Episode 092: Your Monger isn’t a Bitch, a Mean Girl or a Gremlin. Why Hating on Your Monger Won’t Help

Episode 092: Your Monger isn’t a Bitch, a Mean Girl or a Gremlin. Why Hating on Your Monger Won’t Help

So often we hear that our Monger is a Mean Girl or a Bitch. On this episode, I share why calling your Monger that doesn’t help. You can’t fight shame with shame. 

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Show Notes & Links:

3 Characters Monger, BFF and Biggest Fan


Hey, everyone. I’m excited to be back, and this week, I am very excited about the topic we’re going to be discussing. It is about the name and why I chose the name ‘your Monger’ when it comes to talking about that voice in our head that is constantly spreading propaganda and telling us how much we’re failing and how we can’t be doing things, etc., etc., etc. One of the top questions I get is, “Why Monger, why did you pick the word ‘Monger’?”, and followed by, “Well, isn’t this that the gremlin or the mean girl or the bitch or …” there’s a lot of other names for the Monger’s voice. But, I love the name the Monger because I picked it, let’s hope I love the name, or that would be silly for me to pick it. I love the name Monger because the definition of a Monger in the dictionary is someone who is spreading propaganda. And that’s what I truly believe the Monger is doing. The Monger is spreading propaganda to keep us safe.

She follows three rules, don’t stand out, don’t make a mistake, and don’t be too vulnerable. She intends to keep us safe. It is her delivery that could use a little help. The Monger tends to use shame in how she delivers stuff to us, shame and guilt, negativity, all that yucky stuff. Frequently, when you hear about combating this voice and thinking about this voice, you’ll hear the words, “Oh, that’s my inner mean girl or that’s my inner bitch,” or, especially, you often hear the term, “That’s my gremlin.”

I always struggled with those names because, to me, they were so cruel and it was almost like we were using shame to combat shame, and that just never works. You can never use shame to combat shame. I would say that’s why the work I do around the Monger is a little different because it is about loving your Monger, loving yourself through the Monger. I think that’s a confusing concept for people because here’s this voice in our head that is belittling, shaming, guilting us, and our reaction to it is then to want to shame and belittle and go after it negatively. “There’s that bitch again. There’s my inner mean girl.” I’ll even call it the demon. And when we are talking about ourselves in that way, it doesn’t help us. It doesn’t help us feel positive about ourselves.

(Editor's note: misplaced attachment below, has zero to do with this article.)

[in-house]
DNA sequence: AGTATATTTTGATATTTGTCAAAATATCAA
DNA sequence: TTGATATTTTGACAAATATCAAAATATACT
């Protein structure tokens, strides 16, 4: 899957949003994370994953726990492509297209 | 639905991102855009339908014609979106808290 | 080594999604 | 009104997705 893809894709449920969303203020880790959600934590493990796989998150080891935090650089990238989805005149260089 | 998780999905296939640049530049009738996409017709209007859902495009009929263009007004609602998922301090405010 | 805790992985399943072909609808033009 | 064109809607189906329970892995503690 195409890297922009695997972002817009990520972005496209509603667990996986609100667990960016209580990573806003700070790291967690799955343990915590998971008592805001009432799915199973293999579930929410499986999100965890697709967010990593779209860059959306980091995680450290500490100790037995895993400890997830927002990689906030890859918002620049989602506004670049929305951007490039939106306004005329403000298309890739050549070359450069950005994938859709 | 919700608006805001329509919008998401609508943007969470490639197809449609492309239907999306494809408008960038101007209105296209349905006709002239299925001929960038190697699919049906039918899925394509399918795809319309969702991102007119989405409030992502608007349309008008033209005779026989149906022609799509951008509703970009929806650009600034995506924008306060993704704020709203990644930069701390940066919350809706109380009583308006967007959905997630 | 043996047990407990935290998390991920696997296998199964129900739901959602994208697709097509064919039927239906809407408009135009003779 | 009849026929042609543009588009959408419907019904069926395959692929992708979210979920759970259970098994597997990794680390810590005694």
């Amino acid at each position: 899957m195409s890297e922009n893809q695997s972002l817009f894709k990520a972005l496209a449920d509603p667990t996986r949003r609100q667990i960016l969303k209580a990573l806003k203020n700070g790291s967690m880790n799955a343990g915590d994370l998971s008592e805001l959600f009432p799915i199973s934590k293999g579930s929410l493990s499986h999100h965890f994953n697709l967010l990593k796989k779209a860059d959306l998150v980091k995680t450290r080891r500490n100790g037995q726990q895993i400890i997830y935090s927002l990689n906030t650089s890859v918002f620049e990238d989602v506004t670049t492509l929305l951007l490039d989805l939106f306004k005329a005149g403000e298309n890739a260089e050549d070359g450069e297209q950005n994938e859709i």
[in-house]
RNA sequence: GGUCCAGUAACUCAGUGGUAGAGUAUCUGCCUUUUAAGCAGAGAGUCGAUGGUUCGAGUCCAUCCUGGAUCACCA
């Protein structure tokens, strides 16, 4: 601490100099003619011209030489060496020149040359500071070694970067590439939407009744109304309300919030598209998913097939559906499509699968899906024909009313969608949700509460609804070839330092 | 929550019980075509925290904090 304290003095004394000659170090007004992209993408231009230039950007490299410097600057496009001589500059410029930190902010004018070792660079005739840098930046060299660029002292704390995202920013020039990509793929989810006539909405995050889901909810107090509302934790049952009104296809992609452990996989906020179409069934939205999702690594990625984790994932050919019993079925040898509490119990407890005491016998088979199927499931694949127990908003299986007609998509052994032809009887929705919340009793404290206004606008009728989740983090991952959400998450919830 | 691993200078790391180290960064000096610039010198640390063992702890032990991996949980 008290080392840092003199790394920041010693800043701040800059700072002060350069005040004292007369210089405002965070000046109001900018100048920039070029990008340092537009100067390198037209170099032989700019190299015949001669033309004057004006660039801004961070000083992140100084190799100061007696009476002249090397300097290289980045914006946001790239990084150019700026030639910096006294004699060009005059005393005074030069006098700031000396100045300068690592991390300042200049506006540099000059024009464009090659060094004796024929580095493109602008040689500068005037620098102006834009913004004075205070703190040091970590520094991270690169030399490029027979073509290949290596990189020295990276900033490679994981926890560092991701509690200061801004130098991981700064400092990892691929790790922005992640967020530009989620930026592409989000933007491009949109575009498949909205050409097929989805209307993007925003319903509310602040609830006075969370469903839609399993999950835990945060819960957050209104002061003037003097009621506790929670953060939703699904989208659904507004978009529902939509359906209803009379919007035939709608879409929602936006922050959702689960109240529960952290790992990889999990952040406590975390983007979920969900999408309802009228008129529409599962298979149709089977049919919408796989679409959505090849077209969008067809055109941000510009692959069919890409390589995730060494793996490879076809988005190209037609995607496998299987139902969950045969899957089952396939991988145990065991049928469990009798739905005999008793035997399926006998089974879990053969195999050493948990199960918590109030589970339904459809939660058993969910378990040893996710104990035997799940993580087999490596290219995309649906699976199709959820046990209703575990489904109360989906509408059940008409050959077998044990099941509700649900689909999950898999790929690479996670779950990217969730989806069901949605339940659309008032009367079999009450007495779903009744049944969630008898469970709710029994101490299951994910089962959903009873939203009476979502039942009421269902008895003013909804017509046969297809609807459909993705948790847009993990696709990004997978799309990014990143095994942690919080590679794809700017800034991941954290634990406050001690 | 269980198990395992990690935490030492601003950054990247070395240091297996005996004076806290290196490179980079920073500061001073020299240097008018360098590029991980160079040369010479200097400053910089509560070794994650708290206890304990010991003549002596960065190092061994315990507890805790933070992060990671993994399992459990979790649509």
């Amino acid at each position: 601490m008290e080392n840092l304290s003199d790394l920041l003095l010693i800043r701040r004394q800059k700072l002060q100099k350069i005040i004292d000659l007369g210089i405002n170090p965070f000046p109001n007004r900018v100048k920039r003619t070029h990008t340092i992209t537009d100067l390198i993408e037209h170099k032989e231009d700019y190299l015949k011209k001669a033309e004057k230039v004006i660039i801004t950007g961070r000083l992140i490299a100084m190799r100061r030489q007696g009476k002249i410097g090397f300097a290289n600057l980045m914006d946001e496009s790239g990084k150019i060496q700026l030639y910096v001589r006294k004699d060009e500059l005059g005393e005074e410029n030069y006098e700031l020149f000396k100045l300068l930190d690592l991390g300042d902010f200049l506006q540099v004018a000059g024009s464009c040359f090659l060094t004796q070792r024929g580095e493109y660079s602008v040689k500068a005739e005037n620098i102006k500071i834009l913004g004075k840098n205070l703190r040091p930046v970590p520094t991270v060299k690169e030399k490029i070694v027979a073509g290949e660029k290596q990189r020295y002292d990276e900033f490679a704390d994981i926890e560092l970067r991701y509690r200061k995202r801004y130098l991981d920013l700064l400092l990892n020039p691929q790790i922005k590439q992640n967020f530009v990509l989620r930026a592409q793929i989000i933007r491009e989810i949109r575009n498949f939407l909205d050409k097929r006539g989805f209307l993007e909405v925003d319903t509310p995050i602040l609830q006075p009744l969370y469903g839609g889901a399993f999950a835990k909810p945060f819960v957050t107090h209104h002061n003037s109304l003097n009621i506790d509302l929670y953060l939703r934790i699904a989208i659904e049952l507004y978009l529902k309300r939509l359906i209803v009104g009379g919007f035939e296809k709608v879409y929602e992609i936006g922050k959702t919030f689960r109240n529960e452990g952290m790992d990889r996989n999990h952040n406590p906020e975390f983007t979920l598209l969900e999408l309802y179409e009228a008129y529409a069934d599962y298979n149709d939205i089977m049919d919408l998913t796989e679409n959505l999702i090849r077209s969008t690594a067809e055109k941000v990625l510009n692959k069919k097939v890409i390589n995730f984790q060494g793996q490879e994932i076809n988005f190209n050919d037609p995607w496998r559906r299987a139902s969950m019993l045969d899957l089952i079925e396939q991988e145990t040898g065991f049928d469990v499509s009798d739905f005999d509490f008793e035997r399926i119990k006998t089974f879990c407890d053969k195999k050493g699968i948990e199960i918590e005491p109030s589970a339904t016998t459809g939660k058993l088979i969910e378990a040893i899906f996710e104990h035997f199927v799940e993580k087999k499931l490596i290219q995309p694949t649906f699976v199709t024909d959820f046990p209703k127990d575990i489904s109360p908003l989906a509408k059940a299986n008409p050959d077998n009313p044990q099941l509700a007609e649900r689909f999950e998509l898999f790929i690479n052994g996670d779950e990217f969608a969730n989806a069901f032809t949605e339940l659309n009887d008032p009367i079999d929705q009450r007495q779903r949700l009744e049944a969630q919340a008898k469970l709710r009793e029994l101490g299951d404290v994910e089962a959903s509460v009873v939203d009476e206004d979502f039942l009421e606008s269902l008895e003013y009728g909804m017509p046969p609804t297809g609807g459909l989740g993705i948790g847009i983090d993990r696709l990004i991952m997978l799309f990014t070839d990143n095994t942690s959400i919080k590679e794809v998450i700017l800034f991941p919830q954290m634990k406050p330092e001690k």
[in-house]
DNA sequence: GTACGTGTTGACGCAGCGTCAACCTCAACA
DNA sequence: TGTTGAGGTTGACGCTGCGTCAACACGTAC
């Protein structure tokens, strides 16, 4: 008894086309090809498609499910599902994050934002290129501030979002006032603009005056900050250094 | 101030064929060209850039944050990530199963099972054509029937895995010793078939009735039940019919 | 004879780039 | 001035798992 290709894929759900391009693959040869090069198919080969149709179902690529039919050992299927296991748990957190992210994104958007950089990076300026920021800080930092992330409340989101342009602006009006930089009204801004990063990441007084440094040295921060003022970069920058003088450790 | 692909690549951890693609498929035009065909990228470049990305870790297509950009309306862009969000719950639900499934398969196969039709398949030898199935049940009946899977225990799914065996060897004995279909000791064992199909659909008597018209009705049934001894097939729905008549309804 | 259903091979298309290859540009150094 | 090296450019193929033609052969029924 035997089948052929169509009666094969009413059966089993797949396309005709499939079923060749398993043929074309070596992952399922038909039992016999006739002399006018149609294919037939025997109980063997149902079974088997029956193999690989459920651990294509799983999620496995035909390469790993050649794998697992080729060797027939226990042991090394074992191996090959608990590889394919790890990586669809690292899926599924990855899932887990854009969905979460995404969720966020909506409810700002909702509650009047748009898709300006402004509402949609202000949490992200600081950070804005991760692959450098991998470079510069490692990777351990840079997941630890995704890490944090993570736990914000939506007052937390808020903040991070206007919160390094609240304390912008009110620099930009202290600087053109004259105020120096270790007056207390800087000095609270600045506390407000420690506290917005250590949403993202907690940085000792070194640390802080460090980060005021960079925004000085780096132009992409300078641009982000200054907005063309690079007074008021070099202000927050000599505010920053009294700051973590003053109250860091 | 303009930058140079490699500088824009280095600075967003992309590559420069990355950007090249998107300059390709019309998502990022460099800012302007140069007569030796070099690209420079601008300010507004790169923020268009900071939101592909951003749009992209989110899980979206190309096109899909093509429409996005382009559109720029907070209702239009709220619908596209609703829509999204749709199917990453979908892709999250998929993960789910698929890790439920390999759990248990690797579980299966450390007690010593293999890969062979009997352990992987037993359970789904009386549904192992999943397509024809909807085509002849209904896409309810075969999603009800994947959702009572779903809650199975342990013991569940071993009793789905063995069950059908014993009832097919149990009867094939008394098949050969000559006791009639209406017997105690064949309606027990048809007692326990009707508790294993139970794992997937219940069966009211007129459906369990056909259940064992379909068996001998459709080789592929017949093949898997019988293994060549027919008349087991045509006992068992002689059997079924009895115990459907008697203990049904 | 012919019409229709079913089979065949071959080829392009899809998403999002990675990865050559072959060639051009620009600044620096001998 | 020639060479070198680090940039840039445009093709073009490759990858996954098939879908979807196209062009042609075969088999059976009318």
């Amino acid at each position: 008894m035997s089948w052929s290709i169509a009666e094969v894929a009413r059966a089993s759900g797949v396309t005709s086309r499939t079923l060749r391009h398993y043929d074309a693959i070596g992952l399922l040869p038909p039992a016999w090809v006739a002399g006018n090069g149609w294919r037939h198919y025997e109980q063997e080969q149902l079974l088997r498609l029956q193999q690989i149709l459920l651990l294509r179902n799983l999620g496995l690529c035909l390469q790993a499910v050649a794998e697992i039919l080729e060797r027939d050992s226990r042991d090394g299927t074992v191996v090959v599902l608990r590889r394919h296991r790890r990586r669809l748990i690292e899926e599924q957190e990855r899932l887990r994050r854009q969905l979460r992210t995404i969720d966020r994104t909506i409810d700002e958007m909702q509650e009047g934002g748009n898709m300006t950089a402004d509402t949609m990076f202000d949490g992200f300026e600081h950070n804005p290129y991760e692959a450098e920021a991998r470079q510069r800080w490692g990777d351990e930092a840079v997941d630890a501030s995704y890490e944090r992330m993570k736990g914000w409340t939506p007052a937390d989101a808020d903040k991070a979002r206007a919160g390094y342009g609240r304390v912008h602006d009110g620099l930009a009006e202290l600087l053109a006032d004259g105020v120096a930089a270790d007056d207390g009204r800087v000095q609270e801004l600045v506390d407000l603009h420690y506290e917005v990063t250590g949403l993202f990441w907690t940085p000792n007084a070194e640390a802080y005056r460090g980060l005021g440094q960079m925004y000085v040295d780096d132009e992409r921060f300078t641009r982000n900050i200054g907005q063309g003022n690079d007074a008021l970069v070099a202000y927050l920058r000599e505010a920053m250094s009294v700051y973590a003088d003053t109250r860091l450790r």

I have a silly example, but I think it illustrates this concept well. We are dog sitting at our home, and we have two cats, and a dog and our dog is very gentle, she’s very calm, she barely moves at all. We exchange dog sitting services with our friends, so it works out well, and we absolutely love our friends, and we love their dog, and everything works out well, but their dog has a lot of energy and is a German Shepard and lots of energy. Our cats don’t get along well with the dog, as you can imagine.

Last night, our cat came downstairs and was trying to be brave, and there was a lot of hissing and arm throwing, etc., etc., trying to stand his ground, the cat was. I started cheering for the cat, and I was like, “Go, Gus. Go, Gus. Get that mean dog. Get that mean dog.” And I noticed the more I started cheering for Gus and demonizing the dog, the angrier I was getting at the dog. I love the dog; I don’t want to be angry at the dog. I consider this dog to be my dog in so many ways. But my cats will always trump my dogs, no doubt about it. As I noticed this, I was like, “Oh my gosh. That’s what happens with the Monger.” When we are demonizing the Monger and calling it a gremlin, calling it this mean girl, calling it a bitch, we are turning on ourselves in a really bad way, and it ends up leaving a sour taste in our mouths about ourselves because that voice is an internal voice.

It’s only when we can bring in the Biggest Fan and bring in that voice that is like, “Okay. I don’t need this commentary right now about how terrible I am and how much I suck. What I need to do is put one step in front of the other and figure out how to solve this problem.” Or, “I don’t need this commentary right now about how I messed up yet another project at work. What I need to do is figure out how I can make it better.”

Go back to the dog analogy. If you think about yourself as the whole being, you are the house, and in the house, there is Gus and Gus is the Biggest Fan and Gus is trying to make his way downstairs and engage in the rest of the house. And then you have the Monger, and the Monger would be our friend’s dog, and that voice is also a part of the house. Like, both of those voices are valued in the house, both of those voices are a part of the house because the house, as a whole, is valued. When you are thinking of yourself, you are valued, you are important. The voices in your head are also important; they’re also a part of you. When you start demonizing one of those voices, you are, in essence, turning on yourself. Similar to how when I started cheering for Gus and also, at the same time, demonizing the dog, I ended up creating some negativity towards the dog, which was unnecessary. And that’s what we do with ourselves. To pump ourselves up, we demonize a part of ourselves to get rid of that inner voice. I think it starts with how … what we call that voice.

Just naming that voice the mean girl or naming that voice a bitch, we are then turning on ourselves on some level. That, for me, was a missing piece of all of this work. Before I came up with the Monger concept, when I would talk about the inner critic, and I would use the terms mean girl or bitch, it always felt yucky to me. Because here I’m talking about myself using such negative terms and I don’t want to be talking about myself in such negative terms. I want to start noticing when the Monger is talking, okay, that’s a voice who’s intention is to keep me safe. She intends that I don’t stand out, that I don’t make a mistake, and that I’m not too vulnerable. Those are lovely intentions unless you want to do anything in the world unless you want to take risks, unless you want to live a full life.